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Commentary |

Integrating Methods in the Science of Family Health New Directions From an Institute of Medicine Workshop Report

Hirokazu Yoshikawa, PhD
Arch Pediatr Adolesc Med. 2012;166(7):659-661. doi:10.1001/archpediatrics.2012.510.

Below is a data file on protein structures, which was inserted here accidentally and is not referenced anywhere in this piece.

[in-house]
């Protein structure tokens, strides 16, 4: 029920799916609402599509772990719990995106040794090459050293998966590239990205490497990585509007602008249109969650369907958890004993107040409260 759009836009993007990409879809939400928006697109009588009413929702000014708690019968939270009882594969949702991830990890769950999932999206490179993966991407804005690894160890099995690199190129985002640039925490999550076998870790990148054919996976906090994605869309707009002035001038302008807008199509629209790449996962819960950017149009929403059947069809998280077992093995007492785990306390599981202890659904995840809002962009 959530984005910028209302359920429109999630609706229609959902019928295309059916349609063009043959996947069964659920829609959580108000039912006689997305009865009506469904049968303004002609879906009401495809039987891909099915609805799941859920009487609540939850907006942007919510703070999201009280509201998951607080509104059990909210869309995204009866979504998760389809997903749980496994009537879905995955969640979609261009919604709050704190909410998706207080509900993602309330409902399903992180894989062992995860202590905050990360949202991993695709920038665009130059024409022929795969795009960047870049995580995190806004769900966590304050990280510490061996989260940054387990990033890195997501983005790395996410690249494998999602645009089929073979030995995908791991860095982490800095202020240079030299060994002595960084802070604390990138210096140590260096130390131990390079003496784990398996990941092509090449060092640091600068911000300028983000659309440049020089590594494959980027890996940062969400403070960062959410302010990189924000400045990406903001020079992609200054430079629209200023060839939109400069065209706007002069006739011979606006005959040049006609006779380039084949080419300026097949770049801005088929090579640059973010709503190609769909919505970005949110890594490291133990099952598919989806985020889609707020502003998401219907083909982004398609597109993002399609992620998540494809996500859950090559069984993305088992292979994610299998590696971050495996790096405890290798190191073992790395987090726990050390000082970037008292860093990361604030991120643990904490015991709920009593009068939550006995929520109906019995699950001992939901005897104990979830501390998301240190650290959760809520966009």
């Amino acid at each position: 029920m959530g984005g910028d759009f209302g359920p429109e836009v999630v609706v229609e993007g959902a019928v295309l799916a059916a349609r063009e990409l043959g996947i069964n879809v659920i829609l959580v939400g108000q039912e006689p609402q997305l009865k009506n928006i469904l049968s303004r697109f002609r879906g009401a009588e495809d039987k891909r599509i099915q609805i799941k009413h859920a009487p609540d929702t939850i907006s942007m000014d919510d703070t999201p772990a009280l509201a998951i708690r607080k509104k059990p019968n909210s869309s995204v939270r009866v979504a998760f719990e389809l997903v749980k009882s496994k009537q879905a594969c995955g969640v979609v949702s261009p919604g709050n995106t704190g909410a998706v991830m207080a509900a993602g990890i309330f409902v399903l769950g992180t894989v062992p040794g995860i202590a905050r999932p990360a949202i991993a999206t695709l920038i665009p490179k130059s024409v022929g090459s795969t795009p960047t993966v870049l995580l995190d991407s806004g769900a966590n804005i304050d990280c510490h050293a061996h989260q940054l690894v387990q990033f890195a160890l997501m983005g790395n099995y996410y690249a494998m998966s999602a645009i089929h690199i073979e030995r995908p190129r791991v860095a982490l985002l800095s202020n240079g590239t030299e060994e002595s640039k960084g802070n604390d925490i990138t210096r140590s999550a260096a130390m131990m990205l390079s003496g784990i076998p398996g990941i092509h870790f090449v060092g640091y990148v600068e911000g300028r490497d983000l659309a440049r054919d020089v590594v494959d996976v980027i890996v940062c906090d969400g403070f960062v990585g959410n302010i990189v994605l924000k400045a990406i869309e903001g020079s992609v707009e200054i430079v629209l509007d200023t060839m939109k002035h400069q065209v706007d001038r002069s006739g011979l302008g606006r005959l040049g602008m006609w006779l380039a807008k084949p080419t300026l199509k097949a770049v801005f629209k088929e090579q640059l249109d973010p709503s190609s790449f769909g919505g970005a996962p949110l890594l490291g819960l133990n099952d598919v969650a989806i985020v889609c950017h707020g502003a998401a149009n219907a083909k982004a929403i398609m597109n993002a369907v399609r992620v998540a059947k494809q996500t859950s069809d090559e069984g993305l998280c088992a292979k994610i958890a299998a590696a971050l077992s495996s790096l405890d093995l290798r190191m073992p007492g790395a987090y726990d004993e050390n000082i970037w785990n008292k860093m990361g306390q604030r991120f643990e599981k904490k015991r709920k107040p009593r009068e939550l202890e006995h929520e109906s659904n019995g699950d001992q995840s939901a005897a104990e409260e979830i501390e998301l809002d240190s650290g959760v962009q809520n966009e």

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Families in the United States and worldwide are undergoing rapid changes owing to large-scale social and economic trends. Demographic shifts, economic upheavals, changing societal norms and values, and both immigration across national borders and migration within nations are creating new and altered structures, processes, and relationships within families. In response to these changes in the contexts and nature of the family, the science of research on families is on the brink of a new and exciting integration of methods, disciplines, and epistemological perspectives. The methods used to study families are becoming more wide ranging, and both senior and junior scientists are combining approaches from a variety of disciplines. No single research methodology can master the complexity of the family. Demographic data are invaluable but can be limited by a lack of understanding of new family processes. Qualitative data can provide an essential complement to quantitative data but can be limited in estimating large-scale patterns. Assessment of physiological, biological, and epigenetic processes is increasingly being integrated into family research, but these multidisciplinary and multimethod studies often require greater emphasis on team building and long-term approaches. A strong interest in better understanding how scientific research on the family can be used to improve the health and well-being of children has spawned a large and growing body of data from various disciplines. The new science of family research cuts across many disciplines: demography, anthropology, psychology, sociology, economics, education, genetics, neuroscience, and developmental biology. Researchers from these fields use case studies, ethnographies, longitudinal studies, diary and time use records, assessments, administrative records, biological and genetic assessments, and many other methodologies. The results are theories and hypotheses that reflect many different disciplinary perspectives.

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